Hundreds of thousands of people are expected to participate in the People’s Climate March in Washington, D.C. and around the country on April 29. March organizers hope to turn up the heat on federal policymakers while also bolstering support for state- and local-based strategies to combat climate change and inequality. Institute for Policy Studies Climate Policy Director Basav Sen recently interviewed Shilpa Joshi to learn lessons from one of the most successful state-based climate justice groups, the Renew Oregon coalition, where Joshi is organizing director.
Inequality.org: Last year, the Renew Oregon coalition won a major victory with the passage of a bill to expand the state’s use of renewable energy and the phaseout of coal, with strong benefits for low-income consumers. (For more details, see the new Institute for Policy Studies report “How States Can Boost Renewables With Benefits for All.”) Can you tell me a bit more about the coalition and its history?
Climate solutions that do not address inequality can actually make things worse for the most affected communities.
SJ: The Renew Oregon Coalition was formed more than two years ago by environmental groups to create a new space for a broad umbrella of groups who want to advocate for effective climate policy, given the state legislature’s unwillingness to take bold action. This is in spite of Oregon’s “green” image. The coalition aims to translate the “green” image into reality through actual policy changes. It brings to the table groups who don’t normally participate in climate policy, such as communities of color, labor, rural communities, public health groups, low income advocates, tribal governments, and faith communities.
Inequality.org: How do you see the work on climate as related to the issue of inequality?
SJ: The work we’re doing on climate is inextricably linked to inequality, because the impacts of climate change are deepening existing inequities in society. Climate change is a product of our unequal capitalist system, which is built on extraction of labor and resources from communities. We cannot act on climate in an ivory tower without addressing social inequities. Climate solutions that do not address inequality can actually make things worse for the most affected communities. Climate policy needs to move in the direction of solutions that address racial, economic and other forms of inequality.
Inequality.org: Specifically, how does Renew Oregon’s ongoing carbon pricing campaign address inequality?
SJ: Renew Oregon is campaigning to put a cap on carbon emissions in Oregon by requiring polluters to buy permits to emit carbon. Forty percent of the revenue from the permits will be set aside to reinvest in historically excluded communities including communities of color, tribal communities, and rural communities.
Investments will include job training in solar and wind energy and energy efficiency in community colleges in rural areas, to make jobs in the clean energy economy accessible to historically excluded communities. One lesson that the campaign in Oregon has learned from the California experience with cap-and-trade is that the committees overseeing the use of the revenues should include representation of communities of color and rural communities.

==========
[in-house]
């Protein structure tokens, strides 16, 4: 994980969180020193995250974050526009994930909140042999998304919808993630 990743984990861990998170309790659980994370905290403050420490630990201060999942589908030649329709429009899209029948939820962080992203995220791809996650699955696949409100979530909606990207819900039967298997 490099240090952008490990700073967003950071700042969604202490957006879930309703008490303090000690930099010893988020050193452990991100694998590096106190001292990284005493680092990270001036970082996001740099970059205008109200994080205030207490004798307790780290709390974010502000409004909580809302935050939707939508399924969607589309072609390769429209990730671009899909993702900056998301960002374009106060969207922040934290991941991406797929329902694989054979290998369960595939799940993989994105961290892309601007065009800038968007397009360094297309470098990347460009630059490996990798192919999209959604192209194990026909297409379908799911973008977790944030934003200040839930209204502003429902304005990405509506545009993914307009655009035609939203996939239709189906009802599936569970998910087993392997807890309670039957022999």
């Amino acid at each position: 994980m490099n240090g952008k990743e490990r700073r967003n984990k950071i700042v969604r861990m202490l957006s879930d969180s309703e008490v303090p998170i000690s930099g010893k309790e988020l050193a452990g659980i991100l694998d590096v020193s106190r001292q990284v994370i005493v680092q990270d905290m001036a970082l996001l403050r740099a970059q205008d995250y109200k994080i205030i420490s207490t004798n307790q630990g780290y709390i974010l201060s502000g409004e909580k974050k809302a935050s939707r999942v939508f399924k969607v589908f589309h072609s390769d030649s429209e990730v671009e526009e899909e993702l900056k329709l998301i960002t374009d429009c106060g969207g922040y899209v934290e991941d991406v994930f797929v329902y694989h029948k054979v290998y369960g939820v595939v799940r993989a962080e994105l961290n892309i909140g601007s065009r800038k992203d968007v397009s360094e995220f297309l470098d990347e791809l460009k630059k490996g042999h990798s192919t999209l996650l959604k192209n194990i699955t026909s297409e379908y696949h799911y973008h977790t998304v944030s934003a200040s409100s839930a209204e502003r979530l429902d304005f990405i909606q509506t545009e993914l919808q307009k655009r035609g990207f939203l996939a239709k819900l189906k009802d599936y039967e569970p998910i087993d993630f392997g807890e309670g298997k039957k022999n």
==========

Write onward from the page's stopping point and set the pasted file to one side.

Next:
The Oregon campaign is also building in a low-income assistance program to ensure that low income people do not bear the burden of higher energy costs, and the risks of utility disconnection. There is a similar small business bill credit to ensure that small businesses are not disproportionately burdened by higher energy costs either. Leaders from communities of color, tribal communities, low-income communities, and rural communities have been at the table building the legislation and the campaign. This ensures that the equity focus is real and not just campaign rhetoric.
Inequality.org: How did Renew Oregon build such a broad coalition?
40% of revenue from a proposed emissions cap would go towards clean energy job training and other investments in excluded communities.
SJ: Good coalition building is rooted in communication, transparency, and relationship building. As the Organizing Director at Renew Oregon, I found that organizations from various sectors were already talking to each other. I have focused on as much face-to-face meeting time as possible, to build deeper trust and understanding. The work of coalition building never stops, because we can keep building deeper trust and keep widening our circle.
Inequality.org: Any thoughts of what future campaigns the coalition might work on once this bill passes?
SJ: A key issue to deal with is carbon emissions from buildings, because Oregon has outdated building codes, and there is a huge potential to reduce emissions by retrofitting buildings and increasing energy efficiency. The transportation system in Oregon is another major sector we need to deal with, because it contributes 40 percent of our greenhouse gas emissions. We need to move away from our reliance on diesel buses and trucks and to cleaner forms of transportation.
Inequality.org: What can people do to support your ongoing campaign?
SJ: Please check out our website and our blog post providing more background information on the campaign. If you’re an Oregon resident, you can sign our petition. If you represent a community organization or small business in Oregon, you can endorse the campaign as well.
Inequality.org: Finally, tell me a little bit about yourself. What motivated you to work on climate justice?
What drove me to work on climate justice was growing up in Portland, Oregon, and Mumbai, India, and seeing stark disparities in both these places. Also, learning about environmental policy at American University was a big influence on me. I see the fight for climate justice as bringing all of our struggles for a clean environment, a just economy, healthy communities, and a viable future together.